Saturday, August 29, 2009
I grew up on a mountain. A shattered abused insignificant mountain amidst a thousand equally insignificant others in the hinterlands of Pennsylvania but it was my mountain or in all likelihood I was its person. Whatever the trials I faced and regardless of how uncertain I was the mountain was present. It represented constancy for me. I loved that mountain simply because it was there.
I have an inexplicable need to see mountains. In DC I regularly drag friends and Michael into the country or back up to Pennsylvania and in truth there is an element of pilgrimage in those trips. My greatest joy is to give gifts to people and I suppose forcing my loved ones to wander up hillsides is one of my many attempts at sharing.
It's nice to be able to see mountains outside my window and to be among a people who obviously hold this landscape in deep veneration. It's customary in Korea to build these small cairns of flat stones along rivers to mark particularly beautiful spots. When placing a stone one is supposed to make a prayer or wish.
So I happily spent my afternoon clambering up riverbeds in search of cairns in Korea. It is wonderful to be back in the mountains. Now if only I could right poem about my heart being in the highlands and not have the Scots place a bounty on my head ...
Thursday, August 27, 2009
Today I went to Suncheon in search of booze and butter. Suncheon is the closest city to my town which is not large enough to have it's own department stores. Apparently E-mart is the more expensive of the two and I definatly approached the 200000 won mark.
My biggest complaint about Korea is that the booze is terrible. Not just bad but downright terrible. Everything is either incredibly sweet , mind you I love sweet liqueurs and sherries, or just inexplicably foul; yes I'm talking about Soju.
And I got up off my snooty ass and went into the big city in search of alcahol and behold I found a wine section. The selection was suprisingly thorough though there were no champagnes; it was about as good as you might find in a liquor store in a grocery store that targeted middle class Americans. Lots of penguins and kangaroos on bottles. I picked up two malbecs and then spotted the hard liqor shelf.
Koreans for whatever reason love scotch. I think it is in keeping with their general love of booze that tastes like it has been drug through the fens of England. There were two types of vodka and I gladly shelled out 25 dollars to be able to make a screwdriver. I had no idea what the "commander vodka" was but at 8000 won a bottle it must make the angels in heaven weep. Maybe I can use it for limoncello.
my second realization about Koreans today was that they really like fatty meat. Even more than Ukrainians. I invite you to take a good look at this bacon. First the sheer amount and then the artery clogging potential.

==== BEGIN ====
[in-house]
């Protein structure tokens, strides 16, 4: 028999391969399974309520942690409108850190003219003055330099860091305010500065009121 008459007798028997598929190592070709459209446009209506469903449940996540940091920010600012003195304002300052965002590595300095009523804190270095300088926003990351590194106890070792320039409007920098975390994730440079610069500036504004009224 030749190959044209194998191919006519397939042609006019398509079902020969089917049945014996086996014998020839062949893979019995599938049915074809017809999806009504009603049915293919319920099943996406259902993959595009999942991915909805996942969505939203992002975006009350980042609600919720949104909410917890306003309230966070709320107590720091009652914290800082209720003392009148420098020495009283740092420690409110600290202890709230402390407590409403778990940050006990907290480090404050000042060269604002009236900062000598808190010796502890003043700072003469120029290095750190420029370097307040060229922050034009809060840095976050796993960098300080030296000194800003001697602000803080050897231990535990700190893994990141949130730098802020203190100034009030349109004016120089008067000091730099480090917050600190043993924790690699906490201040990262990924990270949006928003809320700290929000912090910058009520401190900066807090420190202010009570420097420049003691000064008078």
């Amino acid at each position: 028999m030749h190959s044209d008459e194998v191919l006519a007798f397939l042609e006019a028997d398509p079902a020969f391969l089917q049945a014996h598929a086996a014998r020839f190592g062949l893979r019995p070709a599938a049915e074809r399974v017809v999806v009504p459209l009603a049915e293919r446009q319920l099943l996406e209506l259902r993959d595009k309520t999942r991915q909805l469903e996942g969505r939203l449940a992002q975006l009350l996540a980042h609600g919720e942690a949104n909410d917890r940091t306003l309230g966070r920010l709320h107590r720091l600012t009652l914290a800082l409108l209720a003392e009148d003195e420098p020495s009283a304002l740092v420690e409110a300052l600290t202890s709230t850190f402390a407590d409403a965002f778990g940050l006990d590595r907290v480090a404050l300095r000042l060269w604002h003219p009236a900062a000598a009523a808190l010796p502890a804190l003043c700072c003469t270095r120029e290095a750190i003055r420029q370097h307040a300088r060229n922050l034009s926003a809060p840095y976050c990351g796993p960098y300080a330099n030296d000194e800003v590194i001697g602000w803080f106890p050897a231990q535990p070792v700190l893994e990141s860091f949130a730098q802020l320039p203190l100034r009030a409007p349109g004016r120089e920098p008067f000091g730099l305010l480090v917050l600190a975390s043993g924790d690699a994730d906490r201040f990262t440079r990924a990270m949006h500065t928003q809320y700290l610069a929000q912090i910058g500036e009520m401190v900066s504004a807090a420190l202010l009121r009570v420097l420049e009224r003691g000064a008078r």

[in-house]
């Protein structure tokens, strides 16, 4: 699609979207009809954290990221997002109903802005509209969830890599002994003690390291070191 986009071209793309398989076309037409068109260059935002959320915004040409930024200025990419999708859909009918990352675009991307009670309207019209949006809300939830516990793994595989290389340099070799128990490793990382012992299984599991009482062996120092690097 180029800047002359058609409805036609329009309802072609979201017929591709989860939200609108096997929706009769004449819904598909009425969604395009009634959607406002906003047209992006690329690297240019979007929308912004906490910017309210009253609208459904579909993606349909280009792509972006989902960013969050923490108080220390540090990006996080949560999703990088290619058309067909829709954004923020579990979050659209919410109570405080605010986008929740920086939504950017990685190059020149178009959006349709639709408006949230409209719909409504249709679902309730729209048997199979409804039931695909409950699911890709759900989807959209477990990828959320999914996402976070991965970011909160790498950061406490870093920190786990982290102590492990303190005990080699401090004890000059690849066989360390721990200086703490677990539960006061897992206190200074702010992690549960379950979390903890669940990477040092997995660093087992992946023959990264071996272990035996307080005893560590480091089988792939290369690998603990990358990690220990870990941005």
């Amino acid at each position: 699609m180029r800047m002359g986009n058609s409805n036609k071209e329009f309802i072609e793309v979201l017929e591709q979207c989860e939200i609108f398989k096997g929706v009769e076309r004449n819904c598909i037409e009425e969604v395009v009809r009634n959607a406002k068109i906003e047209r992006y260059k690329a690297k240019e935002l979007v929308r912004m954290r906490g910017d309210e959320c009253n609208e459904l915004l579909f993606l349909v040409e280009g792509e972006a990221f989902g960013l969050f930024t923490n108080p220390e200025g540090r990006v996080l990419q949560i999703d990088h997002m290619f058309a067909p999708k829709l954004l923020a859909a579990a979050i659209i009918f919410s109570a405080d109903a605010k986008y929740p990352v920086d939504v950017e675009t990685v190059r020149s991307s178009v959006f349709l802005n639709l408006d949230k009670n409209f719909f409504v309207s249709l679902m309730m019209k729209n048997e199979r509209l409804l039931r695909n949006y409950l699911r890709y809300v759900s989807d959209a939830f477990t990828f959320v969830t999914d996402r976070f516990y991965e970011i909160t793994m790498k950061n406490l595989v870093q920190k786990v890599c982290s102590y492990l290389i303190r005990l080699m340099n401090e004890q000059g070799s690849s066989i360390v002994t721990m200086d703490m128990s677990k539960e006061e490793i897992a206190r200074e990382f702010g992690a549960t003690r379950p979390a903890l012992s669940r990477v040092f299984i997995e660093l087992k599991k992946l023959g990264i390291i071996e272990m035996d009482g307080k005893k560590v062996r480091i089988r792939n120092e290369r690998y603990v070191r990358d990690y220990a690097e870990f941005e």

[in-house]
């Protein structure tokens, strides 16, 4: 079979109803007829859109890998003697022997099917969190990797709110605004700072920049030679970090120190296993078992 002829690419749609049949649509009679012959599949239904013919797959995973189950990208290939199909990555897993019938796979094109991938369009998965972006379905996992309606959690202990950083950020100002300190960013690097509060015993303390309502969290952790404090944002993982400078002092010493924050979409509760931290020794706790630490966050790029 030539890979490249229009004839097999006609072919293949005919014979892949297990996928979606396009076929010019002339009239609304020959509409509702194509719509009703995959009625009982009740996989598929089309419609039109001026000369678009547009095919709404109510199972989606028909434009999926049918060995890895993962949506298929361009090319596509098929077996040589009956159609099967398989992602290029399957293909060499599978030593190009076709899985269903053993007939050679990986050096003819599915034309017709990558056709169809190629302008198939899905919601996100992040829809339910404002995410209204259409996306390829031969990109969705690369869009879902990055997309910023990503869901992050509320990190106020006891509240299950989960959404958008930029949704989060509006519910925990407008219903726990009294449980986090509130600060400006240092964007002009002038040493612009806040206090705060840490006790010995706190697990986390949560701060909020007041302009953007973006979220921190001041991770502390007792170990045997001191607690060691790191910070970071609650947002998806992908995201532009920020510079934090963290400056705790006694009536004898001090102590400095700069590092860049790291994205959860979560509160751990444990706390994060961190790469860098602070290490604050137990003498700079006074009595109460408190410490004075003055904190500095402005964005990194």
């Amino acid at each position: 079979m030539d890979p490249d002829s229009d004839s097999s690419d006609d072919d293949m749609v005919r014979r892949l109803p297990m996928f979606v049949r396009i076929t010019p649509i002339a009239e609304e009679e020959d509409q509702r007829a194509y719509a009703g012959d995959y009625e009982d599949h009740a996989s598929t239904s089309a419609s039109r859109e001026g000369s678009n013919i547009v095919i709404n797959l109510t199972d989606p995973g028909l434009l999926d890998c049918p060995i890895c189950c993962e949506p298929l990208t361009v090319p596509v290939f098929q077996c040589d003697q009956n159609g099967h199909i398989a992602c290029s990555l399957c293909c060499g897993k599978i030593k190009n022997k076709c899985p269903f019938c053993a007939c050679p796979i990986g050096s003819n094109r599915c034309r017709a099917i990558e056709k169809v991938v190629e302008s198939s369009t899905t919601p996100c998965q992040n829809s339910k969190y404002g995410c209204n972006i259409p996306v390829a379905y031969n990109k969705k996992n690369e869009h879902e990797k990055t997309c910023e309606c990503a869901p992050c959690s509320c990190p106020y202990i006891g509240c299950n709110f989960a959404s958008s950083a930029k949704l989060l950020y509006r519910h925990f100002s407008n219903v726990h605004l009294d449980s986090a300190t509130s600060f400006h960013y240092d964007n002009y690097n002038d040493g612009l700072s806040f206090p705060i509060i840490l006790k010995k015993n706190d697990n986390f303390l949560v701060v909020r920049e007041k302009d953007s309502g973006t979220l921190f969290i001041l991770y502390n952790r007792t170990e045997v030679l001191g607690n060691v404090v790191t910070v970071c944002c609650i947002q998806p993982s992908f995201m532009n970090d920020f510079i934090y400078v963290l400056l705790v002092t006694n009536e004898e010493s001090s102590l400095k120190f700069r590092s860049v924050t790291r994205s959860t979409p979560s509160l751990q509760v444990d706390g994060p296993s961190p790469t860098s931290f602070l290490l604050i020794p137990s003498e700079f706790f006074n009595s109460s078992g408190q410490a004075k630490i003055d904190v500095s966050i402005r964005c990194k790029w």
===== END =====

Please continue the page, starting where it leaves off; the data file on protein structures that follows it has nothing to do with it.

Gimbap Wikipedia article
I went out to eat in my town after getting back from the market and taking li for his evening walk and found a cute little Kimbap place. Kimbap is like sushi but without raw fish.
I had no idea what most of the words on the menu were and so got some very spicy pork and rice, a bowl of udon soup, and a ton of mandu, for seven dollars. I heart Korea even if it has terrible booze and will give me a heart attack.
My valley here is dominated by Jirisan Mountain and the Semojin River. Yesterday Elias and I wandered in the general direction of the river to find somewhere for him to run.
About a twenty five minute walk from the house we found a nice set of soccer fields right along the river that tapered off into some dense underbrush. Just the sort of thing Elias loves to lope through.
Elias went for a quick swim and I noticed two umbrellas a bit up the river bank and decided to go be nosey.
There was quite the set up. Net, coolers, two umbrellas one chair.
And Five Fishing lines. But no little old man to mind them. What's more we didn't see anyone in the whole two hours we were there. I thought it was a little odd personally.
Elias seemed unconcerned with this mystery and was content to just lie in the grass attempting to catch bugs in his mouth.
Wednesday, August 26, 2009
Tuesday, August 25, 2009
Most enjoyably I have a small tub. I would live in a closet with a tub : ) Korean tubs are rather small ; my best guess is that you are meant to sit with your knees raised rather than stretching out. The building is long and narrow so my apartment has windows on both the east and western sides of the building.
I also have two long narrow porches that run the length of the apartment. My unit is on the ground floor So Eli's barkin will only bother one person.
The front porch hold the washer and dryer while the back porch is empty and just begging to be filled with herbs.
The doors onto the porches are complicated affairs comprised of three pairs of sliding panels that meet in the center of the door. If all the windows are open in the apartment there is a really nice breeze but it is terribly humid here in the summer and so I am utilizing the enormous air conditioner.
The living room has a small couch, dinetter set, giant tower air conditioner, and a tv that I have no intention of using. Elias seems to approve of the set up.
The bedroom is probably 10 by 12 and comes with a queen size bed and two scary space heaters. I have a creeping suspicion that the house leaks heat like a sieve.
The kitchen has a full sized freezer and fridge, a rice maker that sings at you ( every electronic device sings in korea ) and two little burners on which I made dinner for my coteacher last night after wandering around Jeollanamdo filling out paperwork. My first big purchase here will be an oven large enough to roast a turkey.